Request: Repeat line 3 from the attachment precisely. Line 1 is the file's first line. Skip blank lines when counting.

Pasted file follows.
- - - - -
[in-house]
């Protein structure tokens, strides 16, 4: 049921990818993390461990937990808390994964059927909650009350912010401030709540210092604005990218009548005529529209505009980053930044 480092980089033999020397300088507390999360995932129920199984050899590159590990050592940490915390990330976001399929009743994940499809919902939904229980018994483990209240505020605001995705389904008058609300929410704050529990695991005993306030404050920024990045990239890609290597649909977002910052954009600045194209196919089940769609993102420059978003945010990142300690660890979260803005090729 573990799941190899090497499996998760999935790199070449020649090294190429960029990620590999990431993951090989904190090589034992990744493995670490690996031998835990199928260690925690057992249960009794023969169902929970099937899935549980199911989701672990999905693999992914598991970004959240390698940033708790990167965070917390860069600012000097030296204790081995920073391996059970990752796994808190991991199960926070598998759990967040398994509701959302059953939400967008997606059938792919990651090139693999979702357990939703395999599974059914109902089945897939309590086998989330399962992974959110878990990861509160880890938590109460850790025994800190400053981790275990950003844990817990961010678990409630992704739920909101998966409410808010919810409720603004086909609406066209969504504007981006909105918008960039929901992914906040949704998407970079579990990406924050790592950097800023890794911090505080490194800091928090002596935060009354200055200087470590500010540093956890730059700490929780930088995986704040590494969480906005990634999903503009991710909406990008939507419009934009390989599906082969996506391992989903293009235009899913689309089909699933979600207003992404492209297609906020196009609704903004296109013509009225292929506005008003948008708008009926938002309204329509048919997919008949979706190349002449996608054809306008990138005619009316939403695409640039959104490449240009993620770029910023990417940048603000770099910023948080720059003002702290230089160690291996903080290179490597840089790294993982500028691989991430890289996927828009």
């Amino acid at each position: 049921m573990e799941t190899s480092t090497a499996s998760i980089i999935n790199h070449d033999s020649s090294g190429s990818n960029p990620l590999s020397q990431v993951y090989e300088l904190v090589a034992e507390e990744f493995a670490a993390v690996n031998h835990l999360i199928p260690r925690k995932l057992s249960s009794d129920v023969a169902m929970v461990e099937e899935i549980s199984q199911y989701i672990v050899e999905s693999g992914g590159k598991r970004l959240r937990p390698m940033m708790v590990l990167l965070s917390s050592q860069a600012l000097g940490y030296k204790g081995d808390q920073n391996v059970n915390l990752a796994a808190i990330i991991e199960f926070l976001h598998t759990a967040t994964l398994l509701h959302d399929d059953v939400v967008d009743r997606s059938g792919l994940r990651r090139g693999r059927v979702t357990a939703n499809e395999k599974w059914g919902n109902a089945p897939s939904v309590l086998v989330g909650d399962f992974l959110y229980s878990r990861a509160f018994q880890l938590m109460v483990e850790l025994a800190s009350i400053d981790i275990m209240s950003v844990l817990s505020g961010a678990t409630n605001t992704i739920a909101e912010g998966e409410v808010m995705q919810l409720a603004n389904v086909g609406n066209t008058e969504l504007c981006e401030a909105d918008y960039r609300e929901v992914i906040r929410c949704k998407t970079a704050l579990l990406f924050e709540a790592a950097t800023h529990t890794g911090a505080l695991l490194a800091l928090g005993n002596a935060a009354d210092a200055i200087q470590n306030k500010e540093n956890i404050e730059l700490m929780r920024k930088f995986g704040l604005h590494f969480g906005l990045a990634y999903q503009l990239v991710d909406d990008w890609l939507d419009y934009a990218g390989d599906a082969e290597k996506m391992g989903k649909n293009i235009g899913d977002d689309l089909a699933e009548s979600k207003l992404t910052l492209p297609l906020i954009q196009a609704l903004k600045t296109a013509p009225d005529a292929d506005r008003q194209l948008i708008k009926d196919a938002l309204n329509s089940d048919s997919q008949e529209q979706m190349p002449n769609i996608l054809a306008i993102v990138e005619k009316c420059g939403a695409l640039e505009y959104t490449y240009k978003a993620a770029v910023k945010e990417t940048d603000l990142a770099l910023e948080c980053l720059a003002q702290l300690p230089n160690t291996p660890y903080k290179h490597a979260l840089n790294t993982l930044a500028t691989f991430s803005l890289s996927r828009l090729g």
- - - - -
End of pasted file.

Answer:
């Amino acid at each position: 049921m573990e799941t190899s480092t090497a499996s998760i980089i999935n790199h070449d033999s020649s090294g190429s990818n960029p990620l590999s020397q990431v993951y090989e300088l904190v090589a034992e507390e990744f493995a670490a993390v690996n031998h835990l999360i199928p260690r925690k995932l057992s249960s009794d129920v023969a169902m929970v461990e099937e899935i549980s199984q199911y989701i672990v050899e999905s693999g992914g590159k598991r970004l959240r937990p390698m940033m708790v590990l990167l965070s917390s050592q860069a600012l000097g940490y030296k204790g081995d808390q920073n391996v059970n915390l990752a796994a808190i990330i991991e199960f926070l976001h598998t759990a967040t994964l398994l509701h959302d399929d059953v939400v967008d009743r997606s059938g792919l994940r990651r090139g693999r059927v979702t357990a939703n499809e395999k599974w059914g919902n109902a089945p897939s939904v309590l086998v989330g909650d399962f992974l959110y229980s878990r990861a509160f018994q880890l938590m109460v483990e850790l025994a800190s009350i400053d981790i275990m209240s950003v844990l817990s505020g961010a678990t409630n605001t992704i739920a909101e912010g998966e409410v808010m995705q919810l409720a603004n389904v086909g609406n066209t008058e969504l504007c981006e401030a909105d918008y960039r609300e929901v992914i906040r929410c949704k998407t970079a704050l579990l990406f924050e709540a790592a950097t800023h529990t890794g911090a505080l695991l490194a800091l928090g005993n002596a935060a009354d210092a200055i200087q470590n306030k500010e540093n956890i404050e730059l700490m929780r920024k930088f995986g704040l604005h590494f969480g906005l990045a990634y999903q503009l990239v991710d909406d990008w890609l939507d419009y934009a990218g390989d599906a082969e290597k996506m391992g989903k649909n293009i235009g899913d977002d689309l089909a699933e009548s979600k207003l992404t910052l492209p297609l906020i954009q196009a609704l903004k600045t296109a013509p009225d005529a292929d506005r008003q194209l948008i708008k009926d196919a938002l309204n329509s089940d048919s997919q008949e529209q979706m190349p002449n769609i996608l054809a306008i993102v990138e005619k009316c420059g939403a695409l640039e505009y959104t490449y240009k978003a993620a770029v910023k945010e990417t940048d603000l990142a770099l910023e948080c980053l720059a003002q702290l300690p230089n160690t291996p660890y903080k290179h490597a979260l840089n790294t993982l930044a500028t691989f991430s803005l890289s996927r828009l090729g």